Dawn Free and Clear – Mix Dawn with warm water. Soak the stain with the mixture. Rub gently and keep rubbing until you see the spot slowly disappear 5 to 15 minutes. It may not be 100% successful, but it will be much better.



Why do quilts yellow? Stains on fabric can oxidize in storage, leaving behind a yellow or brown patch.


Retro Clean – You will need Retro Clean, water, and a tub. Check fabrics for colorfastness. Wash and rinse quilt to be treated. It is now ready to be soaked in the Retro Clean. It may need to soak for up to 48 hours. A tutorial is available HERE. Retro Clean can be purchased directly at


Before storing your quilts, make sure they are clean. If you have vintage quilts consult a professional dry cleaner for the correct cleaning procedure.

Eliminate yellowing in quilts


Mold is a type of fungus that loves warm, dark places. This unsightly spore will attach itself to whatever surface happens to be in the right environment; walls, furniture, or textiles–and one of those textiles could be a precious quilt you’ve been storing. Cleaning mold isn’t a pleasant task, but it’s essential. Mold has been linked to respiratory ailments, and well, it is just plain disgusting.


You usually avoid exposing textile to direct sunlight. In this case, sunshine is the best way to kill mildew without damaging delicate fibers. Leaving your quilt outside long enough to kill the mildew won’t damage the fabric but ignoring the mildew will. Once you have removed the mildew, let the quilt dry completely before storing or displaying if your quilt is still moist.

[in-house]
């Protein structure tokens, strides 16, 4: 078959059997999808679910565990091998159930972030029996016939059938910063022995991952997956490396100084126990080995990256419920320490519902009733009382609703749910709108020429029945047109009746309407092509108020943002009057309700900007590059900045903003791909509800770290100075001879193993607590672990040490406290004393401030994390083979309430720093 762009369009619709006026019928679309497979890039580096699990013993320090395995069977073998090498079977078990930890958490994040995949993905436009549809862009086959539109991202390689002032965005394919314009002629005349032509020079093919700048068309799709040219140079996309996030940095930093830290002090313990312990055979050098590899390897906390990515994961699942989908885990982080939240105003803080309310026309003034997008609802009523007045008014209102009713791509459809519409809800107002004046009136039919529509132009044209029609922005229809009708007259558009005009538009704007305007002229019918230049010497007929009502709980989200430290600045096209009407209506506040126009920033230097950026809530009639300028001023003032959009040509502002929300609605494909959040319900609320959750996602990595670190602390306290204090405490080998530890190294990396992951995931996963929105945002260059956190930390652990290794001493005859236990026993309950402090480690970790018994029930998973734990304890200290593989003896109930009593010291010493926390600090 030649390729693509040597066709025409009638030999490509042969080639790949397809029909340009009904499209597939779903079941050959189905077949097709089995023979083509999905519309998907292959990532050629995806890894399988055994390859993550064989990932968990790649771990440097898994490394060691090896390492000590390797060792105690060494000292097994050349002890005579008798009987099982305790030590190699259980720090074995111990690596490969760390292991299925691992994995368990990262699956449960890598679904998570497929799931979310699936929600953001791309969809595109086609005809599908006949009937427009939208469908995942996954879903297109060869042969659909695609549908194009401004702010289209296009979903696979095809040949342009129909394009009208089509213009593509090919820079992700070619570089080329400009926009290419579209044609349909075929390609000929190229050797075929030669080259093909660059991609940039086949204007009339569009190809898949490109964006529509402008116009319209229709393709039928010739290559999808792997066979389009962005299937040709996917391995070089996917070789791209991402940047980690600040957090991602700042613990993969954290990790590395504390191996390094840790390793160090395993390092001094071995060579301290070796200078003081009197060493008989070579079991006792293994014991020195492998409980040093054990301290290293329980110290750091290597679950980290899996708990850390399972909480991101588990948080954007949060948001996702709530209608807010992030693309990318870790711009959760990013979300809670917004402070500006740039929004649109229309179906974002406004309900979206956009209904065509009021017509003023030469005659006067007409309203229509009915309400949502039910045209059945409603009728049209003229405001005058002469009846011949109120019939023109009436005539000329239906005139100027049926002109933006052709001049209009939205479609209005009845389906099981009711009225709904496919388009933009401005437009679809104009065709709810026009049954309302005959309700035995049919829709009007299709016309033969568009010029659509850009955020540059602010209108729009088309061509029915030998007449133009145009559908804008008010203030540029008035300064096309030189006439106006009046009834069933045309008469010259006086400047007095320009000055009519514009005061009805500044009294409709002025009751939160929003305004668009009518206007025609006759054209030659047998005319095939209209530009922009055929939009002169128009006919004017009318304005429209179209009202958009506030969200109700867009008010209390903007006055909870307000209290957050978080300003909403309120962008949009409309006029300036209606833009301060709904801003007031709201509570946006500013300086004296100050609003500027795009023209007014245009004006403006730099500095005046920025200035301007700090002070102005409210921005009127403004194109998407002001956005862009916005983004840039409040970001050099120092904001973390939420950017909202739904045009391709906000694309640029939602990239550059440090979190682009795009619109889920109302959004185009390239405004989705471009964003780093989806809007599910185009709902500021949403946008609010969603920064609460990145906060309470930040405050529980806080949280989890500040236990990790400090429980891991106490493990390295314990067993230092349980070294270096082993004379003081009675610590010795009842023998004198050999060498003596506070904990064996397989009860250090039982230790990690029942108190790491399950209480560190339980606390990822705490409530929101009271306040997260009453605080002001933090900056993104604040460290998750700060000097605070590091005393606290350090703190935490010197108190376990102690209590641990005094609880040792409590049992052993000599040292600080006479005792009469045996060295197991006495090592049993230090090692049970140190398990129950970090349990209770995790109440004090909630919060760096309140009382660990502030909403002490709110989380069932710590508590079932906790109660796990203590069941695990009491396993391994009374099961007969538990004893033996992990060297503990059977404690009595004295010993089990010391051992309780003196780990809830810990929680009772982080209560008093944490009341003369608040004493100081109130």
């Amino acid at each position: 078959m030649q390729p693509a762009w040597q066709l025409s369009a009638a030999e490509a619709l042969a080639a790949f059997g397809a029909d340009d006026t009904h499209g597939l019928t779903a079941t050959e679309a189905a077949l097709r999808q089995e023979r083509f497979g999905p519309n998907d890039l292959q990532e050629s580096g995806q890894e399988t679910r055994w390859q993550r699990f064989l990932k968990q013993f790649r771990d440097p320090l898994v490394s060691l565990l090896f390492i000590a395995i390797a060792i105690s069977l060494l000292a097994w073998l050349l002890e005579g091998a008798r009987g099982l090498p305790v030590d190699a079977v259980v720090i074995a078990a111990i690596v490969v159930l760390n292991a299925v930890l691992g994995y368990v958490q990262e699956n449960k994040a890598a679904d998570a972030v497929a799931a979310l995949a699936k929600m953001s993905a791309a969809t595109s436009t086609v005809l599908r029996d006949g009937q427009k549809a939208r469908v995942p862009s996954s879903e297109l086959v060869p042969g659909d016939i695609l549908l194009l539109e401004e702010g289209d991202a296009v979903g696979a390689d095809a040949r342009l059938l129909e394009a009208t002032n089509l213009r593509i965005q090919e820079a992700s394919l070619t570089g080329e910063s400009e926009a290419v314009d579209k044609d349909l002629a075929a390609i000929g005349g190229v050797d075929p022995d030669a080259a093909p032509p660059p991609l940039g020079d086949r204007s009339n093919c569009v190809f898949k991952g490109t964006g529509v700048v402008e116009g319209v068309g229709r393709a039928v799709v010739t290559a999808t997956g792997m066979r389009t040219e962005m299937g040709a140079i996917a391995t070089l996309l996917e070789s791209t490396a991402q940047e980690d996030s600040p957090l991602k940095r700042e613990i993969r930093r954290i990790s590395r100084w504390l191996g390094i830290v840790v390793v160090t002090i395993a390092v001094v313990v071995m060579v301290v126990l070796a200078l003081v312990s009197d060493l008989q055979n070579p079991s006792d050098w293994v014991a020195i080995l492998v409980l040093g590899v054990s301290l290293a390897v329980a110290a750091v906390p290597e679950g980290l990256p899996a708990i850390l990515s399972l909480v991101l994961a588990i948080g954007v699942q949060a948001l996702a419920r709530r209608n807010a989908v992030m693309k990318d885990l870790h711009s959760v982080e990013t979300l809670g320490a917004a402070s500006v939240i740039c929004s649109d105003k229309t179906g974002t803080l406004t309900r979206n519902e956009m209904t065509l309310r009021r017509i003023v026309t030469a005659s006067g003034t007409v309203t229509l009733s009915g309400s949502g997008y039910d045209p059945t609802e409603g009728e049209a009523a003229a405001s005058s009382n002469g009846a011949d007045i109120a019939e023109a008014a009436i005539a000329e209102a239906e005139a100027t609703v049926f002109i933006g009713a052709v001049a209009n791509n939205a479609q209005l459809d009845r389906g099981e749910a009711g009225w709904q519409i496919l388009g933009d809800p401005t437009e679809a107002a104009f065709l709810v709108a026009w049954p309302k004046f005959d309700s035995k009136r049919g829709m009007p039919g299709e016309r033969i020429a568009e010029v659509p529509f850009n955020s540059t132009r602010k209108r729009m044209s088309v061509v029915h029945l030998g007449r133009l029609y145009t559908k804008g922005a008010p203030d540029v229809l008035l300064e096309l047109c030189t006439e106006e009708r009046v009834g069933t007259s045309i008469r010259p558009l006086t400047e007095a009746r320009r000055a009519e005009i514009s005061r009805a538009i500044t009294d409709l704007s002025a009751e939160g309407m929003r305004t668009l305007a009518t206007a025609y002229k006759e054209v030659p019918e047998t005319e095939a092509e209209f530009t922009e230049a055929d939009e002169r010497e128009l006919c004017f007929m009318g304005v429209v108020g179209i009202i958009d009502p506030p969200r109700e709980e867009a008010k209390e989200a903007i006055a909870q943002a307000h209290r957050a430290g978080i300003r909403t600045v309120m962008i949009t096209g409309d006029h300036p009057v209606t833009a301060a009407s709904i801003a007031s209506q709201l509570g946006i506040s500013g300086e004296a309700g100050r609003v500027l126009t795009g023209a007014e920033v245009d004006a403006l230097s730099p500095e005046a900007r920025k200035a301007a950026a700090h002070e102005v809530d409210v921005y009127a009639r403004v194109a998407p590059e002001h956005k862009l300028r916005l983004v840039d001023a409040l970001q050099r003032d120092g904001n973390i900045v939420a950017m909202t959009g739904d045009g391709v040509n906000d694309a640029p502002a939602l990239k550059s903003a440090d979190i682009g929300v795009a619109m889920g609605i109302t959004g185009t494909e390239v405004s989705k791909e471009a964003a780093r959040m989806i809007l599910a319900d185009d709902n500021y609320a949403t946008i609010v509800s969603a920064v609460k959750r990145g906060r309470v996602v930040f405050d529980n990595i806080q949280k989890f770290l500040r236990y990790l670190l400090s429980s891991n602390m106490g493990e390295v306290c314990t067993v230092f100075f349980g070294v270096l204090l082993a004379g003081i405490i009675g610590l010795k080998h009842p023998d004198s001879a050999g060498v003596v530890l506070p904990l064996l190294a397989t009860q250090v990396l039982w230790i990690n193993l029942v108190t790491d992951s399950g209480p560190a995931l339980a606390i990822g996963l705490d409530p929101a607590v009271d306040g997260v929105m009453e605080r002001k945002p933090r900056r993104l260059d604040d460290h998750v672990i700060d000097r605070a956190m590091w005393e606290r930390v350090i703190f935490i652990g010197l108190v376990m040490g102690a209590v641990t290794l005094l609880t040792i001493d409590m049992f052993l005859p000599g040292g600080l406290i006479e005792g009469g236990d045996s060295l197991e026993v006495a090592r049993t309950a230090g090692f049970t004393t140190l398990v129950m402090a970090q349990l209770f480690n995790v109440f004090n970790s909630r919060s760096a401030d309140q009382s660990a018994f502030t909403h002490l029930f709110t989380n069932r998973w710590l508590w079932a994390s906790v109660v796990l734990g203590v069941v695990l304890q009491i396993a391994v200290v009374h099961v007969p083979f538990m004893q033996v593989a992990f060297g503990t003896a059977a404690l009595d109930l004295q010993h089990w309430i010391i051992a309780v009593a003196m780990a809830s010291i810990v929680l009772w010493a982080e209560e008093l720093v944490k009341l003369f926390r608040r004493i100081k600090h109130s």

Baking Soda and Vinegar – You will need a toothbrush, cups, sink, baking soda, vinegar, water, and lemon juice. Follow the steps below to get rid of mildew on a quilt.


1. Spread the quilt on a tabletop or large work surface. Identify all the areas that have mildew.

2. Fill a cup with warm water. Pour a few tablespoons of baking soda into a small container. Dip a toothbrush in the water cup and then into the baking soda. Use enough baking soda to coat the brush bristles thoroughly.

3. Gently brush each mildew spot with wet baking soda. The soda will combine with the water to form a paste that is of toothpaste consistency. Dip the toothbrush in warm water and baking soda as needed for each spot.

4. Use the cap from the vinegar bottle to pour a capful of vinegar on each treated spot. The vinegar and baking soda will bubble; this is a chemical reaction and is normal.

5. Blot the mildew spot with a clean towel to absorb the excess vinegar mixture.

6. Fill the sink or a large plastic container with warm water and add 1 cup of lemon juice. Immerse the quilt area in the sink. Soak for 10 minutes, then drain the sink. Squeeze the water from the quilt by gently pressing the quilt against the side of the sink. Do not wring the quilt.